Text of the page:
A former Occupy Wall Street protester who fell in love with a fellow activist while battling worldwide economic inequality died while fighting against the Islamic State group in Syria.
Robert Grodt, 28, a volunteer medic who spawned the movement’s first “Occubaby” with fellow protester Kaylee Dedrick, took up the cause of the Middle East’s Kurds by joining the People’s Protection Units, also known as the YPG.
Grodt died July 6. Fellow American volunteer Nicholas Alan Warden, 29, also died in combat on July 5.
The Americans died in Raqqa, the Islamic State group’s base in northern Syria, the YPG announced. They were not members of the U.S. special forces embedded with the Syrian coalition.
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Grodt explained his reasons for fighting abroad in a video posted by the Kurdish militia group.
“My reasons for joining the YPG was to help the Kurdish people in their struggle for autonomy within Syria and elsewhere. Also to do my best to be able to fight Daesh and help create a more secure world,” he said.
He also addressed his daughter, Tegan Kathleen Grodt, born in September 2012, saying he was sorry he was not home with her.
“Just know that I love you all,” Grodt told his family in the message.
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He met Dedrick, the girl’s mother, after she was pepper-sprayed by police at the 2011 Occupy Wall Street protest. The medical worker rushed to her aid as she screamed in agony.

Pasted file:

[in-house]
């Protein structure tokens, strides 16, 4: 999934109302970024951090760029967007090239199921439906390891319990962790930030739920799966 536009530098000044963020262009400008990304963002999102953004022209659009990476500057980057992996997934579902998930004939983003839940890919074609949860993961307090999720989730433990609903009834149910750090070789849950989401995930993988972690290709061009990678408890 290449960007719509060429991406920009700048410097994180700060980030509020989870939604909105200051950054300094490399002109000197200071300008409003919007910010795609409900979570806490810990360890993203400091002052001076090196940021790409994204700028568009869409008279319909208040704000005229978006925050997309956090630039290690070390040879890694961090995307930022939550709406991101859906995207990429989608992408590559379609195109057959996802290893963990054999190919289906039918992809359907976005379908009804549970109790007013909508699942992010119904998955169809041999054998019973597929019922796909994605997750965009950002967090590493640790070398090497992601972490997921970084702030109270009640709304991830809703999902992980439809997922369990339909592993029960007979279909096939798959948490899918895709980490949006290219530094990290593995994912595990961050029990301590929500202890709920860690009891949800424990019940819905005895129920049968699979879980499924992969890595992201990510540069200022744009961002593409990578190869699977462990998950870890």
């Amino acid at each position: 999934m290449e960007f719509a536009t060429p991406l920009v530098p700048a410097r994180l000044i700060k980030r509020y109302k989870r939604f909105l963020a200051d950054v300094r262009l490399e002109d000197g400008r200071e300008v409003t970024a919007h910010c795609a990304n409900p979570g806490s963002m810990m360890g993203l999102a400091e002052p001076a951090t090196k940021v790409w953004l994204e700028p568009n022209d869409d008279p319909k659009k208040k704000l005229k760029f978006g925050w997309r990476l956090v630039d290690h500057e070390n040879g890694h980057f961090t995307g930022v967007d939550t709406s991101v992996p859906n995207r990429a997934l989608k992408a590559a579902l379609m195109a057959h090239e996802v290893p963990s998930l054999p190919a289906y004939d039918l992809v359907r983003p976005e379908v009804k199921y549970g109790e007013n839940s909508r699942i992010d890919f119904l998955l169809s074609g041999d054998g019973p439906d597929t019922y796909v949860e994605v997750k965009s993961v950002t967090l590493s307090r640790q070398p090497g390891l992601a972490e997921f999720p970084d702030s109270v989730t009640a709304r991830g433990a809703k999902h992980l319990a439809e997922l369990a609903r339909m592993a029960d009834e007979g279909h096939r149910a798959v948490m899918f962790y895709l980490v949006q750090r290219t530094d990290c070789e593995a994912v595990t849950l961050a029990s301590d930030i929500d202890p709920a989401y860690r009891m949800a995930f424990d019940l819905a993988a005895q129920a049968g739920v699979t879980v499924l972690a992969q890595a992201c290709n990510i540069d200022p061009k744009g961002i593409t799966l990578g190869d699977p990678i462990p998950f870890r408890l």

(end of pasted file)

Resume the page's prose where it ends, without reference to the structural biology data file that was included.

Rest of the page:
Dedrick later won $55,000 in a settlement with New York City, which she planned to put toward the baby’s college fund, she said at the time.
Grodt’s former boss, Spike Murphy, who oversaw Grodt when he campaigned for Equality California in Santa Cruz and the Central Coast, described him as free-spirited and passionate.
“He lived very much in the moment. He would throw himself into something wholly without thoughts about that future for himself, which got him in trouble sometimes,” Murphy told the Santa Cruz Sentinel.
Warden said in a YPG video that ISIS-inspired attacks in San Bernardino, Orlando and Paris led him to join YPG.
Warden’s father, Mark Warden, told the Military Times his son was a U.S. Army combat veteran who served with the 101st Airborne Division from March 2007 to November 2011.
U.S.-backed forces have conquered a third of Raqqa since efforts to overtake the city began last month.
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